Project Results:
Description of work performed and main results
The work performed during the second period of FUNKIFIBRE project has been based on the production of MFC and its chemical modification performed in the first period of the project following WP1. Thereafter, in WP2 MFC was successfully modified to enhance its compatibility and dispersibility with polymeric matrices. In WP3, the production and modification of MFC were up-scaled. In WP4 the production of polypropylene (PP) and polylactic acid (PLA) based composites containing MFC was studied, optimized, and up-scaled. In WP5, 3D packages were produced at pilot and industrial scale and characterized. In WP6, the final 3D packages were validated for their intended final use. Furthermore, in WP7 the IPR and exploitation strategy for the project’s outcomes have been established. Moreover, also in WP7, the activities and some of the results produced during the project have been disseminated.

WP2- “MFC chemical modification”
During the second period of WP2, the modification routes which were initially developed in the first period of the project, and reported in Deliverable 2.1 and in the First term report, were further evaluated, developed and optimized. Thus, several routes for the modification of MFC were extensively reported on Deliverable 2.2, including different acylation (using alkyl anhydrides or using AKD/ASA) and silylation (using commercial aliphatic C18 silanes or using APTES). These modifications were successfully performed on the oat-based MFC. Characterizations revealed that these modifications resulted in a decrease of MFC’s hydrophilicity, leading to microfibres with enhanced compatibility with hydrophobic polymeric matrices. These data and results issued from WP2 were used in WP3 to evaluate the economic and environmental impact of these modifications. Additionally, the most promising modifications were selected to prepare composites which were evaluated prior to up-scaling the production of the most promising modified-MFC.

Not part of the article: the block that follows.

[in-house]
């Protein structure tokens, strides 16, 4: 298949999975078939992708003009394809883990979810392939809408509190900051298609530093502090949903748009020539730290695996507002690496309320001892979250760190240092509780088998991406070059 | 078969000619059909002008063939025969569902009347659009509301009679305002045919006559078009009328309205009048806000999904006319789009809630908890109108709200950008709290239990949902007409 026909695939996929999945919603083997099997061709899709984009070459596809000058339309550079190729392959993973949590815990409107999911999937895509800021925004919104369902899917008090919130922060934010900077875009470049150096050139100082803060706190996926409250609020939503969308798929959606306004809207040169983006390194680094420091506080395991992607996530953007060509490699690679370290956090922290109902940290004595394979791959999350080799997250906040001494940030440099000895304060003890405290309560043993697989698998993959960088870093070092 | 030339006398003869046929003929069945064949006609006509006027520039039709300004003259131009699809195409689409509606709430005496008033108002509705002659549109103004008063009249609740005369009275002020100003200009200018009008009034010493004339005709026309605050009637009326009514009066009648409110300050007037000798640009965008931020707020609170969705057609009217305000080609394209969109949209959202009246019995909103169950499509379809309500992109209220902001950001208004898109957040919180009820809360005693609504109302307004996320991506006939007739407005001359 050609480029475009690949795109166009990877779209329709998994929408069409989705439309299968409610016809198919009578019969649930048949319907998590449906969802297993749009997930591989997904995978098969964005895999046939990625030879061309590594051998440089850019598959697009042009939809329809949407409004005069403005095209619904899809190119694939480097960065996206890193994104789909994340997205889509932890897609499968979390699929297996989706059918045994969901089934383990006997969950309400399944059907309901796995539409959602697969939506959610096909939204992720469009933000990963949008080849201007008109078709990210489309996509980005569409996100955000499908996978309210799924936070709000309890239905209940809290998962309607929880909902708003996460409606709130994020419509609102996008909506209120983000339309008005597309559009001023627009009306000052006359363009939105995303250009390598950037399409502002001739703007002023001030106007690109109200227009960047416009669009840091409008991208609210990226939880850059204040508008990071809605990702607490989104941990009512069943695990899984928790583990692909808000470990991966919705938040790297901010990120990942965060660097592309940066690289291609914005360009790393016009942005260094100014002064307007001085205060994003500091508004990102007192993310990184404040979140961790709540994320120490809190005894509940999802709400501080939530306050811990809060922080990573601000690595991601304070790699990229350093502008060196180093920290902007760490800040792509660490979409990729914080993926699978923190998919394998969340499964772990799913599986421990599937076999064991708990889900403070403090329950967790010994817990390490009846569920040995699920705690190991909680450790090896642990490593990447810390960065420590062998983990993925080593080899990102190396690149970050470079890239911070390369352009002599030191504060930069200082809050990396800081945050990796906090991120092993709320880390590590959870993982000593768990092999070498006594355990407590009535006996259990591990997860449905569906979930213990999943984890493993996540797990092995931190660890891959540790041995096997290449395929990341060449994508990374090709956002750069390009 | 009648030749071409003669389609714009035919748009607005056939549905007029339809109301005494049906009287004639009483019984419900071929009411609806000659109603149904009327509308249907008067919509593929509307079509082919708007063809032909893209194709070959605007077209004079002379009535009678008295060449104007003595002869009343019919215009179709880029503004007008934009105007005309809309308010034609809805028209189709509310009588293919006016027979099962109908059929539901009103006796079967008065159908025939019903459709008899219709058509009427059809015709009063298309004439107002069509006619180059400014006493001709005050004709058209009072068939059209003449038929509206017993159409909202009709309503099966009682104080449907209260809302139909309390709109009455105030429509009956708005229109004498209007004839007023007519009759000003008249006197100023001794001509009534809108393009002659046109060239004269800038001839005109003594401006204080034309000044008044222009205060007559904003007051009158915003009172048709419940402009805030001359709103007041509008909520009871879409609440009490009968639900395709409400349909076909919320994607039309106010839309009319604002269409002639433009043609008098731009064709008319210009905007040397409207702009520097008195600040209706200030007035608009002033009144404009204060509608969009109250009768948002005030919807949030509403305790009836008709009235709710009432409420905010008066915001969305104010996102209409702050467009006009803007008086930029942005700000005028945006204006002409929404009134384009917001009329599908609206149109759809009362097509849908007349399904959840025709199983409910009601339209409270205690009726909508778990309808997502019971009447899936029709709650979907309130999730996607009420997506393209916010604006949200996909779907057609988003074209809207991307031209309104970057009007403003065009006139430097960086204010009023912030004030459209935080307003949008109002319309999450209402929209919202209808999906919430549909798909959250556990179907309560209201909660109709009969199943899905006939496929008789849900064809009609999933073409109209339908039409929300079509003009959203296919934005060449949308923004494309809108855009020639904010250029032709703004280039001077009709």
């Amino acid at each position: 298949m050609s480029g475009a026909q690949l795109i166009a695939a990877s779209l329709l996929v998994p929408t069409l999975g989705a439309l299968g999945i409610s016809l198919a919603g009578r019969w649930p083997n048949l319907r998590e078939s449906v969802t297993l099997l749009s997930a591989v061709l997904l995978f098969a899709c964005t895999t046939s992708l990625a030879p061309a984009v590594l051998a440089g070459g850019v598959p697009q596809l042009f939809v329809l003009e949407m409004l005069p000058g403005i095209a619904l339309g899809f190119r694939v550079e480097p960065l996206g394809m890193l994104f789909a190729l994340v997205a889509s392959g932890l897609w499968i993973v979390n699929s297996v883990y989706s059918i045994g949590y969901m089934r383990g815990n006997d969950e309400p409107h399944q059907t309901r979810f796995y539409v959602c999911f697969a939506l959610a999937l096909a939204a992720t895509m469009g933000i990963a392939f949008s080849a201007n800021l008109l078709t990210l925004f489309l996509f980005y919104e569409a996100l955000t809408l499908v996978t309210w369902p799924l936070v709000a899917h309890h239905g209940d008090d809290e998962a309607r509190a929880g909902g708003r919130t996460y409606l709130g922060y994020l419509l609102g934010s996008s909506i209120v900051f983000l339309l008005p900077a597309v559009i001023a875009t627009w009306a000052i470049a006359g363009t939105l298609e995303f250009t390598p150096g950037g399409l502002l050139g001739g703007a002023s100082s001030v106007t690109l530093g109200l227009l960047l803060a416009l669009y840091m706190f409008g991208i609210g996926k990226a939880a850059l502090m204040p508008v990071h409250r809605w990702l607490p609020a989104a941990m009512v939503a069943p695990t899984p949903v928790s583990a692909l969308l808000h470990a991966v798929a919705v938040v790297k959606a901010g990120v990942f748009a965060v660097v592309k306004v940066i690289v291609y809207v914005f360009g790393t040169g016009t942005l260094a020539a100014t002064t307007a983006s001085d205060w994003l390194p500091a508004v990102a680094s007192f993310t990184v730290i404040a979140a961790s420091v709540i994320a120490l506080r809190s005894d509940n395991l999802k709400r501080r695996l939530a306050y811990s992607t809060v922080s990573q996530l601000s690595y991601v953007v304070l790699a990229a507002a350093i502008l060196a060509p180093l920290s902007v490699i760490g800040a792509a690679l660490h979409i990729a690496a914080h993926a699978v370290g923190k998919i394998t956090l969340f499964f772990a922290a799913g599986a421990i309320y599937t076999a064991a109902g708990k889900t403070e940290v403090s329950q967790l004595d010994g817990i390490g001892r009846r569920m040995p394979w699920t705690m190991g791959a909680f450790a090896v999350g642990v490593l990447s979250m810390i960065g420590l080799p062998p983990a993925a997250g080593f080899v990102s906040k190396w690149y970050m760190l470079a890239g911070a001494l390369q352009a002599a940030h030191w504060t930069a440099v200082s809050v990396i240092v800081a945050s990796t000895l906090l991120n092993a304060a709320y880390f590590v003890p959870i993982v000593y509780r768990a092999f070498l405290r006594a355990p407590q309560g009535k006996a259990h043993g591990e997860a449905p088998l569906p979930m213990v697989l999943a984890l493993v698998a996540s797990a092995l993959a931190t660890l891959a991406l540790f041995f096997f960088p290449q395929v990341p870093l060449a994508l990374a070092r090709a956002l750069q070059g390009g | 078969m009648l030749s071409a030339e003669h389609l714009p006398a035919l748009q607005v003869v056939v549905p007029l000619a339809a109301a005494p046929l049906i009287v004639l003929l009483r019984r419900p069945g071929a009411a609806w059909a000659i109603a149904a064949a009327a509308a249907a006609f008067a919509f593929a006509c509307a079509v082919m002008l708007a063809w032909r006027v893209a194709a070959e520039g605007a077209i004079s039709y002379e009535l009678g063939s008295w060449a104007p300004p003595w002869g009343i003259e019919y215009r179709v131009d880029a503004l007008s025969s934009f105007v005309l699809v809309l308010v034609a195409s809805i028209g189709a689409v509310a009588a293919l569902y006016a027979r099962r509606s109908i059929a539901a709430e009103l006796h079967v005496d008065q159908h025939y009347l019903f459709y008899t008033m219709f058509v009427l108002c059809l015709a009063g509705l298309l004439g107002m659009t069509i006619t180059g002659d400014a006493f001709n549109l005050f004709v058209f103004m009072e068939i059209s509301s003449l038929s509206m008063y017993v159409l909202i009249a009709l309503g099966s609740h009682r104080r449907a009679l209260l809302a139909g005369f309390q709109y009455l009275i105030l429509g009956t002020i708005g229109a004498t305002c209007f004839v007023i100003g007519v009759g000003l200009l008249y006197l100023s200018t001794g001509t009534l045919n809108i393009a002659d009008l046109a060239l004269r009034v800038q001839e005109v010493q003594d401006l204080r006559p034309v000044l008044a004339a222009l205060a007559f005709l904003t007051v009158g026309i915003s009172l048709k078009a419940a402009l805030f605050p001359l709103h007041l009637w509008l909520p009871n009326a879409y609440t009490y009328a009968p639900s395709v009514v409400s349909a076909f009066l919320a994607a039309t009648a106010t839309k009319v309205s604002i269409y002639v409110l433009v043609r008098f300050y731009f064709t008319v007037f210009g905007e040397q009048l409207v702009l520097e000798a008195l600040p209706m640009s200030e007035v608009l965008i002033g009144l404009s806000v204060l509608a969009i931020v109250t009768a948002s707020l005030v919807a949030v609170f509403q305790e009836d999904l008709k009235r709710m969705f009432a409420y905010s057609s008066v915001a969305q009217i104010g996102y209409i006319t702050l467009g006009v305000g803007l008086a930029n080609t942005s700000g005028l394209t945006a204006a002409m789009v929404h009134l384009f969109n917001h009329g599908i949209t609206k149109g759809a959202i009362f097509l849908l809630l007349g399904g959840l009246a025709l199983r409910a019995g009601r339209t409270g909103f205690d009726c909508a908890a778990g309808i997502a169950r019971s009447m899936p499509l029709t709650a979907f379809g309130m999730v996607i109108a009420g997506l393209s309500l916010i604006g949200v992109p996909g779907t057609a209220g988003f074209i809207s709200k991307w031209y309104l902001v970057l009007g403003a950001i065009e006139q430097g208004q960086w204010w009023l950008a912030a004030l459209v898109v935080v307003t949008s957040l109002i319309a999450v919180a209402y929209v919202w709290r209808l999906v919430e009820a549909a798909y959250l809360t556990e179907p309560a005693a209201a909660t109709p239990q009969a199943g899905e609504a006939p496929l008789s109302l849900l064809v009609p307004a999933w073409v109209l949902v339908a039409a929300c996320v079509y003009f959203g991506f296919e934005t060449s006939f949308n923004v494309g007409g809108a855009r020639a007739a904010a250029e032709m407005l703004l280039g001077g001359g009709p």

WP3- “Up-scaling of the cellulose microfibrillation and modification processes”